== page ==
Immersed subjectivity and engaged narratives: clinical epistemology and normative intricacy
Gadow's understanding of nursing as a relational narrative anchored in a dialectic between the fundamental subjectivity of the individual client and the objectification of his illness poses some interesting questions for nursing ethics and care. For Gadow, nursing is an encounter with the immediate vulnerability of the client and also lends it responsibilities to the medical objectification of illness aiming at disease treatment and control. Hence, nursing agency is divided between its responsibilities induced by the personal vulnerability of the patient and the more impersonal, but benevolent intention shaped by medical knowledge. Medical knowledge is impersonal in the sense that it is knowledge detached from the subjectivity of the patient. But how is nursing able to reconcile the interests derived from personal and experienced vulnerability with the more impersonal and often conflicting demands of medical knowledge? This question is even more intriguing because there seems to be an objective dimension within a patient's subjectivity itself: an autonomous person can critically evaluate his own subjectivity as a basis for informed self-interest. The sick person is thus confronted with objectivity on two important levels: the objective facts of his disease and his detachment from his own experiential vulnerability when engaged in the critical evaluation of his self-interest. This paper will discuss the normative dimensions of these complex and, frequently, conflicting perspectives from the theoretical perspectives of Thomas Nagel's normative responsibility and Sally Gadow's clinical epistemology and relational narratives. The empirical basis for the discussion will be an ongoing study of the ethical dimensions of pain relief and sedation in an intensive care unit.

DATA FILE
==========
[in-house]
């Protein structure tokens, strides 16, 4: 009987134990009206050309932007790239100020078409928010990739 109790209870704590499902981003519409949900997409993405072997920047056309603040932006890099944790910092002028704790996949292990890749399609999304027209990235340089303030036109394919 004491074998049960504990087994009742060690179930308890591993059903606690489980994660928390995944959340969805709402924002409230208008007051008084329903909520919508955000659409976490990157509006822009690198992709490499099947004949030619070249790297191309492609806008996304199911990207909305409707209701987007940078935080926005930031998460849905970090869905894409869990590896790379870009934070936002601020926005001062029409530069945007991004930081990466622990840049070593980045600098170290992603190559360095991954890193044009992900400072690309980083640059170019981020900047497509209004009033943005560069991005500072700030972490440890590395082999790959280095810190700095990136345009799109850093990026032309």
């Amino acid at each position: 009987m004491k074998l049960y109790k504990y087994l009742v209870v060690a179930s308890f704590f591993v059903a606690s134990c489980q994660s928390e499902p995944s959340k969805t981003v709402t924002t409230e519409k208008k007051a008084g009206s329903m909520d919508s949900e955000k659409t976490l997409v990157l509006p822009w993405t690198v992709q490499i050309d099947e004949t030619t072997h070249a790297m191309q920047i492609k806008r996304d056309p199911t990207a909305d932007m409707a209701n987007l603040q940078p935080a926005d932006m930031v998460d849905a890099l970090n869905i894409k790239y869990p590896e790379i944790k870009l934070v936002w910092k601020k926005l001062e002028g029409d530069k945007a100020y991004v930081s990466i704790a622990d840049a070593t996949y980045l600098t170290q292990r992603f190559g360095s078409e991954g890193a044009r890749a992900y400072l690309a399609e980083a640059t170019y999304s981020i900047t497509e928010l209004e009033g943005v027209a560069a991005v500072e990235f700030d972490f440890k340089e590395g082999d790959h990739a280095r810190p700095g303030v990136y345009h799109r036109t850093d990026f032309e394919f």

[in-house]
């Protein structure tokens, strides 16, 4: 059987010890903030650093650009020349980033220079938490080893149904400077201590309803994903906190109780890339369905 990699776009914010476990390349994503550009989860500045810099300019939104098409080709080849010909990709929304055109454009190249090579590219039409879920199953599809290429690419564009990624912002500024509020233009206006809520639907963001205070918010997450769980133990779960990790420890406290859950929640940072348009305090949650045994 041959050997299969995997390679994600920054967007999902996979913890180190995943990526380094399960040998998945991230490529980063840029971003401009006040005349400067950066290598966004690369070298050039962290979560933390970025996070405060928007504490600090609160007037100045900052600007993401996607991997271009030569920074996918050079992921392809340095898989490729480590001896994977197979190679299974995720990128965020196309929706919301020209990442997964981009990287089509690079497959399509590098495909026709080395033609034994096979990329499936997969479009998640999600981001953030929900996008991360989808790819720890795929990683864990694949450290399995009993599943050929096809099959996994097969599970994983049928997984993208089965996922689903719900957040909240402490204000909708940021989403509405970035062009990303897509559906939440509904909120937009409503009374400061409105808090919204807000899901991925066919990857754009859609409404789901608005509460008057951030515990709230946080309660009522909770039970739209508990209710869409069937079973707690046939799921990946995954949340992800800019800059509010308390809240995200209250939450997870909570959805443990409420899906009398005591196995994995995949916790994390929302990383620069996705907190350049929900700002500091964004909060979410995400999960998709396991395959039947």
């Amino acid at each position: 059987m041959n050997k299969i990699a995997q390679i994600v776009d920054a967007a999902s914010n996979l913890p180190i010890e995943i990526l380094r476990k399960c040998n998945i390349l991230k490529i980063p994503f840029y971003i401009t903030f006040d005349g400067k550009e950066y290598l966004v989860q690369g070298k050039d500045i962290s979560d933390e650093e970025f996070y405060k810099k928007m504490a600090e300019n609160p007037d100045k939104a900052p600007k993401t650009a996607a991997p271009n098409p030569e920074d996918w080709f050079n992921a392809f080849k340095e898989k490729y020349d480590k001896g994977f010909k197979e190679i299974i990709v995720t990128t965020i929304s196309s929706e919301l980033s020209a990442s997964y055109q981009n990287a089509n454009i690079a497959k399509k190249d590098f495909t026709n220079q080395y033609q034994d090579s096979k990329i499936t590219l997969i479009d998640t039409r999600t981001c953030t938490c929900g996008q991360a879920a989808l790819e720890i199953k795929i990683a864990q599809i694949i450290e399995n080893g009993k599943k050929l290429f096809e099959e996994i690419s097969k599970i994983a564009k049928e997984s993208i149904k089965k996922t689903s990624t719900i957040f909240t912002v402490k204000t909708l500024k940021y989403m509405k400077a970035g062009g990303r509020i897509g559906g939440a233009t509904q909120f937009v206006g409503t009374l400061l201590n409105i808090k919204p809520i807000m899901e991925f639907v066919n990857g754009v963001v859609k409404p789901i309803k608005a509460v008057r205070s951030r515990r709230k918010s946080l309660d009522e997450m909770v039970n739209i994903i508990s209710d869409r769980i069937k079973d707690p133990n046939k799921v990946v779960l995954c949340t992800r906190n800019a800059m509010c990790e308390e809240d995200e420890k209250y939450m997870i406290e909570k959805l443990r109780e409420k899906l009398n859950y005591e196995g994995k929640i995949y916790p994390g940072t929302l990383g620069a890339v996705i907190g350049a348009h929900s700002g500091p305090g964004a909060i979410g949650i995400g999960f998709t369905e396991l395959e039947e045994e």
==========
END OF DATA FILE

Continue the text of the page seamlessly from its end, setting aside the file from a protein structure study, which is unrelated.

Document Type: Research Article
Affiliations: Institute of Nursing Science, University of Oslo, Blindern, Oslo, Norway
Publication date: 2003-07-01